I am currently working on a project where we use a framework that combines code generation and ORM together with UML to develop software. Methods are added to UML classes and are generated into partial classes where "stuff happens". For example, an UML class "Content" could have the method DeleteFromFileSystem(void). Which could be implemented like this:

public partial class Content
    public void DeleteFromFileSystem()

All methods are designed like this. Everything happens in these gargantuan logic-bomb domain classes.

Is this how MDA or DDD or similar usually is done? For now my impression of MDA/DDD (which this has been called by higherups) is that it severely stunts my productivity (everything must be done The Way) and that it hinders maintenance work since all logic are roped, entrenched, interspersed into the mentioned gargantuan bombs.

Please refrain from interpreting this as a rant - I am merely curious if this is typical MDA or some sort of extreme MDA


Concerning the example above, in my opinion Content shouldn't handle deleting itself as such. What if we change from local storage to Amazon S3, in that case we would have to reimplement this functionality scattered over multiple places instead of one single interface which we can provide a second implementation for.

4 Answers 4


DDD does not require you to have a class handle it's own storage, in fact DDD has the concept of a repository to handle storage. What you're higher ups are doing is having you implement Active Record, and tieing the implementation to the class, rather then hiding it from the class.


Yes some teams model down to the attribute level and provide detailed method signatures. I do not really follow the part about the gargantuan logic bomb; is there logic put into the domain classes that should not be there? The example you provide doesn't seem inappropriate.

  • Well, I'm very accustomed to programming against interfaces - In my opinion, Content shouldn't preferably be coupled against specific file IO, and a heap of other things (since Content have other methods which perform wildly different things). Perhaps if logic was refactored into separate interfaces which was then implemented externally decoupling would be more satisfactory, but the framework we use doesn't support DI, and after all, then we wouldn't need to specify methods in UML anyway. Maybe this is just a quirk of MDA?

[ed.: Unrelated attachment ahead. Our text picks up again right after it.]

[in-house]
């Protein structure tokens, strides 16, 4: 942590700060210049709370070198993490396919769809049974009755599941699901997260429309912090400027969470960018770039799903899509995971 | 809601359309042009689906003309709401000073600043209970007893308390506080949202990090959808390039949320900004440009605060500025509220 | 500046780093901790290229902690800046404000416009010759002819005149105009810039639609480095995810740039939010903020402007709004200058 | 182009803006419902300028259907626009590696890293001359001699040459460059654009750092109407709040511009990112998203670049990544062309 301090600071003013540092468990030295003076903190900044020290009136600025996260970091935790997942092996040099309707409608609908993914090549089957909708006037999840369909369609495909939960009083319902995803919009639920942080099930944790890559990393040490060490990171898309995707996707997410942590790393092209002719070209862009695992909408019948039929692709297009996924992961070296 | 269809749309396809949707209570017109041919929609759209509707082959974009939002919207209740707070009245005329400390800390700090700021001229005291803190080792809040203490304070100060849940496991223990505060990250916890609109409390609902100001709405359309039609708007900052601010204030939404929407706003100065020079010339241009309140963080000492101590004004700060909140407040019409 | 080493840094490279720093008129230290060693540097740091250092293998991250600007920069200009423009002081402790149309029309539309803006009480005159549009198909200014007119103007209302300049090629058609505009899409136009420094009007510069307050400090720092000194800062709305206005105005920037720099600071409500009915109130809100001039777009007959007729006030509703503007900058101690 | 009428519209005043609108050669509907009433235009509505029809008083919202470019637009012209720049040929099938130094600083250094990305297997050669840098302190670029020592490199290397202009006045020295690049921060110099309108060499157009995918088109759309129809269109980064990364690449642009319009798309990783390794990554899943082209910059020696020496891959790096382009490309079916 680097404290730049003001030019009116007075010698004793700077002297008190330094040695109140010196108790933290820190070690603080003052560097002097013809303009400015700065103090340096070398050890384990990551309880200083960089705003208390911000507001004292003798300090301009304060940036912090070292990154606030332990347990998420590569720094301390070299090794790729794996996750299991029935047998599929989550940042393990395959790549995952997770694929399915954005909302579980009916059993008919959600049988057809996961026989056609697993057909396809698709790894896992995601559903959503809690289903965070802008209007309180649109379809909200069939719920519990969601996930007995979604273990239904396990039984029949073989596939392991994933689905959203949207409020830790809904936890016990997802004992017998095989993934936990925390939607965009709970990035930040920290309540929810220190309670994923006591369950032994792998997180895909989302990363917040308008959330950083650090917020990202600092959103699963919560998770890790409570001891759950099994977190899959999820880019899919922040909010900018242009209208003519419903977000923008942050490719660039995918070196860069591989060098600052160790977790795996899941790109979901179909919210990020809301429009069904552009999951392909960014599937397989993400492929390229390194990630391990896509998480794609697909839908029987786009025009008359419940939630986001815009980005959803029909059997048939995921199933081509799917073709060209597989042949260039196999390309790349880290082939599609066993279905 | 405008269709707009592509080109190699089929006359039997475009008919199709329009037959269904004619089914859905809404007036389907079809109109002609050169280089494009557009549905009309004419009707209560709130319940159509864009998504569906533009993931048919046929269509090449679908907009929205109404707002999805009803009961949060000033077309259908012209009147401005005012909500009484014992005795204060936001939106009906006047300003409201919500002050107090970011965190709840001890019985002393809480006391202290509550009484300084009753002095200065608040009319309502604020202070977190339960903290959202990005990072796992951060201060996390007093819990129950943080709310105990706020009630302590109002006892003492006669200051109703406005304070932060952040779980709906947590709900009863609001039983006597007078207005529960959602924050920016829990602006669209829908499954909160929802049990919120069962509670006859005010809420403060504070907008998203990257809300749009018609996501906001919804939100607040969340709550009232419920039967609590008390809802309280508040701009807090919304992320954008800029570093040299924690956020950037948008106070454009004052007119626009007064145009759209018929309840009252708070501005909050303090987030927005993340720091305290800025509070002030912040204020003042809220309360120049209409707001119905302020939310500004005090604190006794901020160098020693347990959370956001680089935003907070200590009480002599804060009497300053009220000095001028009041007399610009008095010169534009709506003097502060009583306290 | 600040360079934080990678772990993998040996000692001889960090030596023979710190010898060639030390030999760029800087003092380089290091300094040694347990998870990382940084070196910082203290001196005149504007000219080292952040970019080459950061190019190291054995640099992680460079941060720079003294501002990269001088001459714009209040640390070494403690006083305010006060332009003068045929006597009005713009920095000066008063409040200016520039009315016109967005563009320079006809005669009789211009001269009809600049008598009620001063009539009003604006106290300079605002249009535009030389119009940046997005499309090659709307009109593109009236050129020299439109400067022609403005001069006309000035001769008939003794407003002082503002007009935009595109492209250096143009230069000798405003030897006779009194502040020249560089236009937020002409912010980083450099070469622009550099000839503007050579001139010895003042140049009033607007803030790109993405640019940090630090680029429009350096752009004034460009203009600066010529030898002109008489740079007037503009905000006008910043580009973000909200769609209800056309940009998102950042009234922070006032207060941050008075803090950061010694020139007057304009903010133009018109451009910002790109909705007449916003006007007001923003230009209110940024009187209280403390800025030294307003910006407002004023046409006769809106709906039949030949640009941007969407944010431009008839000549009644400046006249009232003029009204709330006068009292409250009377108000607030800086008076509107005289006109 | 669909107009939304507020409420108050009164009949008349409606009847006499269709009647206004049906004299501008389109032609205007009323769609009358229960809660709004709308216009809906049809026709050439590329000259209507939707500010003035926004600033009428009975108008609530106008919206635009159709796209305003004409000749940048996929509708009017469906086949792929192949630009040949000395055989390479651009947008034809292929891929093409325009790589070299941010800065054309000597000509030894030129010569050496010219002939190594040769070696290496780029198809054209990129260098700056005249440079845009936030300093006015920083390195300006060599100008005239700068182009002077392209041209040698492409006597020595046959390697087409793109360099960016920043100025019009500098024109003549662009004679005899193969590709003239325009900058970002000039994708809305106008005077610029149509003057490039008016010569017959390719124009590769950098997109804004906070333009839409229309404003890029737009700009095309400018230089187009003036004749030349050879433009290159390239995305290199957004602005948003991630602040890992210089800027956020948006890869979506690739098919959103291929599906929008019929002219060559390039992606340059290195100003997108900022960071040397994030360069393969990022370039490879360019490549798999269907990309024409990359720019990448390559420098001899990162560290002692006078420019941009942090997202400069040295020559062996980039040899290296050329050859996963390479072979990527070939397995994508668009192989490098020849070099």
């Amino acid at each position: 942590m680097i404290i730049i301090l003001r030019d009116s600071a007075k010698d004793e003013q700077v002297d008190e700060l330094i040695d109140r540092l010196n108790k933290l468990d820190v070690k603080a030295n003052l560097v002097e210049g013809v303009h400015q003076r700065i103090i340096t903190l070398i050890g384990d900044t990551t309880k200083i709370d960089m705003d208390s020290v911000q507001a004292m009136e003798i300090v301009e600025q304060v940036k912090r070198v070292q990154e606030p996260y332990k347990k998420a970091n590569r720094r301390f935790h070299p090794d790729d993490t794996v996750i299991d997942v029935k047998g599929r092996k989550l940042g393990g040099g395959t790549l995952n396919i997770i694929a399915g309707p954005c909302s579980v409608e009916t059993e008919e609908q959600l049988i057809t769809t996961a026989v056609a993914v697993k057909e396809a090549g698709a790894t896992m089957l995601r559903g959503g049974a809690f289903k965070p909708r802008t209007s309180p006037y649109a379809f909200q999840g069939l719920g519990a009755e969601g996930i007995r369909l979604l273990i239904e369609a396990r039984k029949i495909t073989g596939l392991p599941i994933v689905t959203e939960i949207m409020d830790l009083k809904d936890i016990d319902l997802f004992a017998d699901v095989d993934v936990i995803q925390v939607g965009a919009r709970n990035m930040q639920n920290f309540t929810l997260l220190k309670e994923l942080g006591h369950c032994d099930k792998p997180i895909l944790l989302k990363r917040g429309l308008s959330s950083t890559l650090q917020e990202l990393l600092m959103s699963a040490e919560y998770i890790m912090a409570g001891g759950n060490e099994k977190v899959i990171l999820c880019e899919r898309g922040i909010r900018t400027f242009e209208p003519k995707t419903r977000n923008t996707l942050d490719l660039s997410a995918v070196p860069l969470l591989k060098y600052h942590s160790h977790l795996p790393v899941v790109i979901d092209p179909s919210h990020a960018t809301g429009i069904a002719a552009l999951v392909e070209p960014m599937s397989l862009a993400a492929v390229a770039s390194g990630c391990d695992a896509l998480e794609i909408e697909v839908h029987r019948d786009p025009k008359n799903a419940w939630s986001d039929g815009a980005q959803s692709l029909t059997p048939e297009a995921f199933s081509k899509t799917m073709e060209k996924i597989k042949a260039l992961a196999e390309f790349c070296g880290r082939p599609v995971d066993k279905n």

– Max
    Commented Jun 8, 2011 at 17:01

You don't need MDA for that kind of UML class diagram code generation. Live code and model synchronization is for me more appropriate. MDA is more a kind of modeling a higher level of abstraction and then code generation. The code is just a top down push. Once generated the code has no more relation with the model and it is impossible to go backward. Live code and model synchronization is easier and better than MDA.


I think this is a problem with the way your tools generate code. If I understand you right, you moan about the fact that the tools creates "partial class" source files for each and every method (instead of one source file per class). I agree that this is rather stupid and makes the result hard to use and maintain, but this is not typical for MDA or DDD. In fact, a tool could not do that in other languages, e.g. Java, that do not allow "partial class" source files.

  • Well, see my comment on Jeremys answer if you havn't already. I definately don't like the tool we currently use, but I wanted to find out if I simply have an aversion to the typical implementation of MDA or just this one tool.
    – Max
    Commented Jun 10, 2011 at 9:46
  • In general I'd say yes, in MDA you declare every method and attribute in the model, because otherwise the model cannot drive the architecture.
    – user281377
    Commented Jun 10, 2011 at 17:17

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